Long polling - Also known as Comet this is essentially a long lived request. The implementation of this will vary depending on your app server. see here for Tomcat: http://wiki.apache.org/tomcat/WhatIsComet or Jetty bundles some examples.

HTML 5 solutions while the web is traditionally request response based - event based processing is part of the HTML 5 spec. As you events seem to be only one way (server -> client) Consider using Event sources. See: http://www.html5rocks.com/en/tutorials/eventsource/basics/ or again the Jetty examples. Caveats here are that only modern browsers and some app servers support these methods - e.g. Apache doesn't natively support websockets.

So to sum up - my gut feeling is that your needs and for simplicity a polling approach is fine - don't worry too much initially about performance issues.

If you want to be on the cutting edge, learn new thing and you have control over your app server and frameworks then I'd go for the HTML 5 approach.

Comet is kind of a half way house between these two.

share|improve this answer
Hi Pablojim, i am using Tomcat as server with spring + hibernate + google maps api v3. i don't have any knowledge regarding HTML 5, can u guide me. –  Ramesh Kotha Jan 10 '12 at 14:16

The best way to do it is to have the client send an new request every 2 second, and then display the new data.

Since you use HTTP i assume you use javascript on the client side, so you need a timer in your javascript which fire every 2 second, and then let the javascript perform an ajax call to the server to get the data which it can then display.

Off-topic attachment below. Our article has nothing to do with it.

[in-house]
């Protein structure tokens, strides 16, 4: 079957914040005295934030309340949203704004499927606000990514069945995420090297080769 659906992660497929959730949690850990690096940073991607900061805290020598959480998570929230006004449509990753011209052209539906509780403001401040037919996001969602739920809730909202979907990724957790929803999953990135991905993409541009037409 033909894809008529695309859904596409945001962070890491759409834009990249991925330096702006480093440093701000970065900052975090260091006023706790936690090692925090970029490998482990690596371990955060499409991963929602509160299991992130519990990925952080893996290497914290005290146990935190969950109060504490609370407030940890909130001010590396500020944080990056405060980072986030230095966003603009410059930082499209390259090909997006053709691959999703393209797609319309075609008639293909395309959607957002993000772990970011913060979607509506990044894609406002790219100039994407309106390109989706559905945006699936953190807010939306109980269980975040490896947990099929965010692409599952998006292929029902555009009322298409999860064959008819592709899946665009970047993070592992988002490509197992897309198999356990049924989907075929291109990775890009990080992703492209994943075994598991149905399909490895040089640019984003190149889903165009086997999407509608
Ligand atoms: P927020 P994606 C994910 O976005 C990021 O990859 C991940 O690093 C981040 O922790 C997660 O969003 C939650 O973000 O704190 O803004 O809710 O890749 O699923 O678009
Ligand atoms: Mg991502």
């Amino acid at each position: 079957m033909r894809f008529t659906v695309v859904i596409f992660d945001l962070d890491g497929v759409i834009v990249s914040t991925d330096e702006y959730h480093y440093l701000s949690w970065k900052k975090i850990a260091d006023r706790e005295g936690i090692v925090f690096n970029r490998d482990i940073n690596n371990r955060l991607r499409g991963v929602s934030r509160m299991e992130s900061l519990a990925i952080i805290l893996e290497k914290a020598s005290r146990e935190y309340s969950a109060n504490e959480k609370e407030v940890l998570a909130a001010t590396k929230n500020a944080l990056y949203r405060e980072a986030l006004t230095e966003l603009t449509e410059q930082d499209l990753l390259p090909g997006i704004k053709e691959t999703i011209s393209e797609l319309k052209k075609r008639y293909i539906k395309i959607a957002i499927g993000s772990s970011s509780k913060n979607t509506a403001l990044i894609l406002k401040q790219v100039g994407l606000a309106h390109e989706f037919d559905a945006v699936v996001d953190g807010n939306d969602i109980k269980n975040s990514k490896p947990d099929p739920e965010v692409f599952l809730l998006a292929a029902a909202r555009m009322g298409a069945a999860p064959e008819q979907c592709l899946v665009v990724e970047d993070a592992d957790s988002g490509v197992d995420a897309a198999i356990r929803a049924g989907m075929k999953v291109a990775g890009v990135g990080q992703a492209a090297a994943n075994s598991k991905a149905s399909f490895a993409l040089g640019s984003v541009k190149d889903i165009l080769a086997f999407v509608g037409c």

share|improve this answer

Try a TimerTask or ThreadExecutor (look at the scheduled implementation).

share|improve this answer
can you me example code.. –  Ramesh Kotha Dec 29 '11 at 15:55
I don't think this really helps as it doesn't tackle displaying the data to the user –  Edd Jan 7 '12 at 19:07

Well, if you want to implement above solution in web application I am not sure but I think you cannot do it this way. HTTP is a request/response protocol and when the server finish sending one response it cannot initiate on its own sending a new response. In short words: one request from client - one response from server.

I think that you should use AJAX (asynchronous Javascript requests) so as to ask server every 2 second for a new data and if necessary update the DOM (website HTML tags structure).

share|improve this answer
i think its not good way of sending the request through ajax, because every time we need to hit the same database table. so if we write a java daemon thread which runs background and send the data to the UI continuously. –  Ramesh Kotha Dec 26 '11 at 4:55
It might look like a bad idea but it is a common solution in a web applications :) –  M. Hryszczyk Dec 26 '11 at 9:12
@M.Hryszczyk you would have been correct perhaps a decade ago. The original spec for HTTP is as you say, but its prevalence and the common requirement for push capabilities has led to dozens of comet like server-push streaming implementations on nearly every server platform. Server-Sent-Events and Web Sockets will only continue this evolution further, also both cleverly crafted to coexist on http/port 80. –  BenSwayne Jan 11 '12 at 16:44
//Initialize this somewhere
ScheduledExecutorService exe = Executors.newScheduledThreadPool(1);

exe.scheduleWithFixedDelay(new Runnable() {

    public void run() {
        //The executor service tries to run 2 seconds after it last finished
        //If you code takes 1 second to run this will effectively run every 3 seconds 
}, 0, //this is the initial delay
2, //this is the consecutive delay

exe.scheduleAtFixedRate(new Runnable() {

    public void run() {
        //The executor service tries to run this every 2 seconds
        //If you code takes 1 second to run this will still run evey 2 seconds
}, 0, //this is the initial delay